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Date: Wed, 22 Apr 2015 09:13:21 -0700
From: Bill Cox <>
To: "" <>
Subject: Re: [PHC] Argon2 modulo division

On Tue, Apr 21, 2015 at 10:01 AM, Krisztián Pintér <>

> Bill Cox (at Tuesday, April 21, 2015, 5:48:31 PM):
> >> Generally, small integer division algorithms that are not
> >> constant-time...
> > I do not consider this to be a limitation of Argon2d, though Lyra2
> > (and TwoCats) does protect against related attacks with it's
> > password independent first loop.  However, there are some tin-foil
> > hat attacks
> this is unfortunately not the first time i hear such unscientific
> arguments on the list. it would be a good time to stop that.
> side channel attacks not only bypass the computational hardness. it is
> false that in case of a succesful attack, the hashing scheme reverts
> back to a single hash, or a half-hash if there are two phases. side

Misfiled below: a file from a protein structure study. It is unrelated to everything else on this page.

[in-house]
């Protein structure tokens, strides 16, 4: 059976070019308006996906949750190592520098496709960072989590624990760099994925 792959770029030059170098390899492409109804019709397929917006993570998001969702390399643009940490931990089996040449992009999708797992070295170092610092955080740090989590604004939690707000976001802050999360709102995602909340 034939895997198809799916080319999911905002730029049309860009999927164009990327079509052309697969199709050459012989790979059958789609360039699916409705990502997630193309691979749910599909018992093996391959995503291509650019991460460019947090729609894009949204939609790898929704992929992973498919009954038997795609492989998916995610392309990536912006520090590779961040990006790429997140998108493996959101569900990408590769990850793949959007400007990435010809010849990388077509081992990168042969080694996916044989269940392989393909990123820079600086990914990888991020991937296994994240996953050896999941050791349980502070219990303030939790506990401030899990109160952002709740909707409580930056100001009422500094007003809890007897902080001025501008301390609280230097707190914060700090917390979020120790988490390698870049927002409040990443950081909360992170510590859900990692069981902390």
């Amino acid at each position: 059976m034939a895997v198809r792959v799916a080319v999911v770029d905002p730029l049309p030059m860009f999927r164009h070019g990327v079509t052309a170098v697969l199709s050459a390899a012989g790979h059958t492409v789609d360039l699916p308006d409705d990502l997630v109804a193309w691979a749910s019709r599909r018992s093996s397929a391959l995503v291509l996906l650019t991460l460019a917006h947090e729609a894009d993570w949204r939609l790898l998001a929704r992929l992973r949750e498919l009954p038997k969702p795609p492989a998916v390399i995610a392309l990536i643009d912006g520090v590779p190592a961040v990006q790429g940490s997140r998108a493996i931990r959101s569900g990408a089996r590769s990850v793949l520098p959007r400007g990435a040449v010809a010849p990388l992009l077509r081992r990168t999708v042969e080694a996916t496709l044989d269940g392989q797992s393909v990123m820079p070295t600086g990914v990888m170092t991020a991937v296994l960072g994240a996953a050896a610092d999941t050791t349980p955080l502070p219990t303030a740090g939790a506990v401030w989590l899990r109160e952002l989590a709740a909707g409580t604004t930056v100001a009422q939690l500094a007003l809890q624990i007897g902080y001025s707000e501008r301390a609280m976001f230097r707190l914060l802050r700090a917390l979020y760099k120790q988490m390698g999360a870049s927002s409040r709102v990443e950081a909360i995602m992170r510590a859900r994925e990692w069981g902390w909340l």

> channels are much more sinister. it is possible to steal the password
> in situations when it was not at all possible without them

It turns out that there was not a single entry in the competition that is
power rail analysis resistant, including Gambit.  On line 90 of gambit.cpp,
you have:

            A.block_absorb(pwd, 16, pwd_len);

This code runs in time directly proportional to the password length.
Determining the exact length of the user's password from an oscilloscope
trace of the power rails should be trivial.  While I agree that this side
channel is important, I was not able to get a single person on this list to
consider defending against it.

Why is password length not worth protecting better than we do now?  What
makes it a less significant side-channel weakness than using power rail
analysis to detect mod operation timing?

By the way, looking back at the Gambit code just now was a pleasure.  As
much as we differ on defense philosophy, I have to credit you for writing
clean code.  It's very nice work.


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